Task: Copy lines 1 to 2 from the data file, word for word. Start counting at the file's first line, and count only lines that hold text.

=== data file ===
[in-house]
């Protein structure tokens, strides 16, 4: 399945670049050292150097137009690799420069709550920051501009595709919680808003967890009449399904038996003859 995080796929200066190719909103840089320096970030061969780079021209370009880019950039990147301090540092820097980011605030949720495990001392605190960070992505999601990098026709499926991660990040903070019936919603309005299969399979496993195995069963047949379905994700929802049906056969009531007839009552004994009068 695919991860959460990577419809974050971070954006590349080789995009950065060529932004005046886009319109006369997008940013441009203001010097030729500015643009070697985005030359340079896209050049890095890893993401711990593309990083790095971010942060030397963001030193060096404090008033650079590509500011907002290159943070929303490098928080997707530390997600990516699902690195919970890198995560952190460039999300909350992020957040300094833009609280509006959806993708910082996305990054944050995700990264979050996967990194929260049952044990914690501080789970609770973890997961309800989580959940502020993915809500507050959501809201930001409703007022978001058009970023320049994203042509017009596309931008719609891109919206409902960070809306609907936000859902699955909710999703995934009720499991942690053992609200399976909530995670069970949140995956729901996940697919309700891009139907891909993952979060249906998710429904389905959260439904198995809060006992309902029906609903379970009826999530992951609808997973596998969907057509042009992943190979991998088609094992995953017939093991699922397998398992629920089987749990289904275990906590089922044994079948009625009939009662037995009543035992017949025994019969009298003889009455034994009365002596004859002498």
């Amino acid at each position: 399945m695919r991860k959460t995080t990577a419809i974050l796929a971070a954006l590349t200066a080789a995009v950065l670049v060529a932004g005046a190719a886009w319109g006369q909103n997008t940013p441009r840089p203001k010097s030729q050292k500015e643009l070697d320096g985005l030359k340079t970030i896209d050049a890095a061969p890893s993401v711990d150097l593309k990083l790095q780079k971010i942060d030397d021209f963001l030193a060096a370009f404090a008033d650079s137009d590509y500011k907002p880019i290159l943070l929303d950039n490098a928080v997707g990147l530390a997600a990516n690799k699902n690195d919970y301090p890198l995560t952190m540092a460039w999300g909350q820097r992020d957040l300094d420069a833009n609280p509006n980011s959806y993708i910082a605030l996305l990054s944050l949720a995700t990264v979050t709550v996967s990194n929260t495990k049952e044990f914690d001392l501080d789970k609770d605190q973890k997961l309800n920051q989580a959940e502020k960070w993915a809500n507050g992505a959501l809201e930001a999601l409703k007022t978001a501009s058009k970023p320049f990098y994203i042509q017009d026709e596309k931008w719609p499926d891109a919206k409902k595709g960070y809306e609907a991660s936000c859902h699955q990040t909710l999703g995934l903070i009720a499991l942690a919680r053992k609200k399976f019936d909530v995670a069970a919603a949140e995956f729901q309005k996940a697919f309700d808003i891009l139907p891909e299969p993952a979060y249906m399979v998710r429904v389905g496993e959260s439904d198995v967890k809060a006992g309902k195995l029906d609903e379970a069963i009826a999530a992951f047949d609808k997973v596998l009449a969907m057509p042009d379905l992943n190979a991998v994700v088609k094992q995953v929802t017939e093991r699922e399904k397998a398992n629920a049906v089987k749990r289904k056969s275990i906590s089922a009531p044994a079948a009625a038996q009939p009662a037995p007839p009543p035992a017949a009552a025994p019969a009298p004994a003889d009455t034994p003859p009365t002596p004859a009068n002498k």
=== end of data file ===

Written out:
[in-house]
């Protein structure tokens, strides 16, 4: 399945670049050292150097137009690799420069709550920051501009595709919680808003967890009449399904038996003859 995080796929200066190719909103840089320096970030061969780079021209370009880019950039990147301090540092820097980011605030949720495990001392605190960070992505999601990098026709499926991660990040903070019936919603309005299969399979496993195995069963047949379905994700929802049906056969009531007839009552004994009068 695919991860959460990577419809974050971070954006590349080789995009950065060529932004005046886009319109006369997008940013441009203001010097030729500015643009070697985005030359340079896209050049890095890893993401711990593309990083790095971010942060030397963001030193060096404090008033650079590509500011907002290159943070929303490098928080997707530390997600990516699902690195919970890198995560952190460039999300909350992020957040300094833009609280509006959806993708910082996305990054944050995700990264979050996967990194929260049952044990914690501080789970609770973890997961309800989580959940502020993915809500507050959501809201930001409703007022978001058009970023320049994203042509017009596309931008719609891109919206409902960070809306609907936000859902699955909710999703995934009720499991942690053992609200399976909530995670069970949140995956729901996940697919309700891009139907891909993952979060249906998710429904389905959260439904198995809060006992309902029906609903379970009826999530992951609808997973596998969907057509042009992943190979991998088609094992995953017939093991699922397998398992629920089987749990289904275990906590089922044994079948009625009939009662037995009543035992017949025994019969009298003889009455034994009365002596004859002498």